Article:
Houston residents fear identity theft after apartment mailbox lock gets broken

Some West Houston residents fear even as they are out of work and struggling through this COVID-19 crisis someone may have stolen their identity.

There is now a federal investigation underway after an apartment complex mailbox was broken into. Whoever broke the lock on the mailbox could face several years in prison.

Residents at Brisa At Shadowlake Apartments are afraid much more than mail was taken when someone busted into their community mailbox. "It’s horrible because when it comes to identity theft that is a huge problem,” says Brisa Resident Ernest Uti. They’re not sure if thieves were looking for information to take their identity, checks or credit cards.

"I’m very concerned because I was expecting something in the mail as far as a credit card. So I’m like where’s my card and it says it shipped but I don’t have it,” says resident Debria Chavis who hasn’t worked since her company shut down in March due to the COVID-19 crisis. She was counting on that credit card to help. Now it may have been stolen.

“Mail Theft is a federal crime,” explains U.S. Postal Inspector Julie Nicholson-Morgan who says postal inspectors are aware and investigating. She has these tips for residents. "Don’t let your mail accumulate in your mailbox.  Make sure you’re getting it as quickly as you can after it’s been delivered but definitely by the end of the day". 

She also suggests signing up for Informed Delivery where the Post Office emails you an image of the mail being delivered to you. "So you know exactly what pieces of mail are supposed to be in your mailbox".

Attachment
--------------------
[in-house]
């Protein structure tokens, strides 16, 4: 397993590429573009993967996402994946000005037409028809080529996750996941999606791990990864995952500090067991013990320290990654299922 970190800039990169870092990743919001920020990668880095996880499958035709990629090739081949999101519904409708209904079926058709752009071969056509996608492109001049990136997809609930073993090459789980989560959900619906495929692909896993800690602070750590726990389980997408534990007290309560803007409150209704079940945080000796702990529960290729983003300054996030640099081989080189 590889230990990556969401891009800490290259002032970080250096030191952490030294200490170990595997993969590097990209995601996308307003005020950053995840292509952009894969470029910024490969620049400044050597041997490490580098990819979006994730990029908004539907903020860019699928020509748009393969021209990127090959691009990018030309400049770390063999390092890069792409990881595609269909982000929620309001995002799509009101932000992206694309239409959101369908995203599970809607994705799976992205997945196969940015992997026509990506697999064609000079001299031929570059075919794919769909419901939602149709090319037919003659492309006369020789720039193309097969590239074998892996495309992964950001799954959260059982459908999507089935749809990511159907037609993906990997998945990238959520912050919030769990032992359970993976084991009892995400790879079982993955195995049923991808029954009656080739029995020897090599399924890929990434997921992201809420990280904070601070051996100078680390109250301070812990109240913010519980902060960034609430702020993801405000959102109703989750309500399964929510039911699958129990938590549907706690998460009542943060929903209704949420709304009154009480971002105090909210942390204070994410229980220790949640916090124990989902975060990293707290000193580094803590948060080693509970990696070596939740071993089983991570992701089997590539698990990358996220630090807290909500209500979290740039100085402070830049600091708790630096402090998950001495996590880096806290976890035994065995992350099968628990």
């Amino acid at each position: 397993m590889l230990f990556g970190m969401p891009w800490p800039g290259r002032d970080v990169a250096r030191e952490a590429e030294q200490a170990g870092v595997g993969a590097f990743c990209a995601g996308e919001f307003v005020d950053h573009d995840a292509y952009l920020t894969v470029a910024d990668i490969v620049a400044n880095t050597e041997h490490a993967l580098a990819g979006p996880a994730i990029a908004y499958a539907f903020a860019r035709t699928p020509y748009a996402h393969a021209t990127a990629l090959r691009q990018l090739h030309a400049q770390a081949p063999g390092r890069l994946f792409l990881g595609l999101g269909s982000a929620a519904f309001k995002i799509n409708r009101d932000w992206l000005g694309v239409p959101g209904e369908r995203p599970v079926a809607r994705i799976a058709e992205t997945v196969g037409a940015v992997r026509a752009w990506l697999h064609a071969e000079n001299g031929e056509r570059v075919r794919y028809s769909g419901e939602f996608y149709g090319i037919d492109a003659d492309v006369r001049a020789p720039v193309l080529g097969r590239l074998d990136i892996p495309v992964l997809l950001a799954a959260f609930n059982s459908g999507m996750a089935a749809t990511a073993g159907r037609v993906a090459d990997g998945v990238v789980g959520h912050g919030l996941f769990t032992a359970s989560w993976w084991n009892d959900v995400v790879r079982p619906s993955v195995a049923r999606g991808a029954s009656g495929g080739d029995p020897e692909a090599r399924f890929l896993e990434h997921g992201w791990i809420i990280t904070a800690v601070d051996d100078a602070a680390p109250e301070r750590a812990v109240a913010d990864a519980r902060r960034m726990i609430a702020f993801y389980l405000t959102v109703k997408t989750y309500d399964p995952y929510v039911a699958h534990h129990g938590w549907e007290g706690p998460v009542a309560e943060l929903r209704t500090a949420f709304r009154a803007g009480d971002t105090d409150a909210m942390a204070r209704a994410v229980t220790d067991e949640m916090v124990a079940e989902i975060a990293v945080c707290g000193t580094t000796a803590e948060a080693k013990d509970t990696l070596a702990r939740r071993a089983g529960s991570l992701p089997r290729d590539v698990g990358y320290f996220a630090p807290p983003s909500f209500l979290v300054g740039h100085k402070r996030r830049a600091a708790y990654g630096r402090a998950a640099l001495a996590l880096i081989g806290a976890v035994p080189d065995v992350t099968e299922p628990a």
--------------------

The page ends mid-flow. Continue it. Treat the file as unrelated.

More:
Some residents of the gated apartment community on Westheimer near Dairy Ashford say they also have friends in the area who’ve had their mailboxes broken into.

"If they can install cameras around the mailboxes that can serve as a deterrent,” says Uti. Residents hope the complex will also add better lighting and an additional security officer.

The punishment for mail theft is five years in prison. "We do take this crime seriously. We want to protect the mail and our customers and make sure they’re getting what they’re supposed to be getting in the mail and we will investigate and we will find you,” says Nicholson-Morgan. 

We reached out to apartment management but haven’t heard back yet. The complex has emailed residents with tips on what to do now, such as inform their bank and the credit bureaus that their personal information may have been comprised.

Anytime a mailbox is broken into the U.S. Postal Inspection Service wants you to report it to them in addition to the police. You can report it at www.USPIS.gov or by calling the U.S. Postal Inspection Service at 877-876-2455.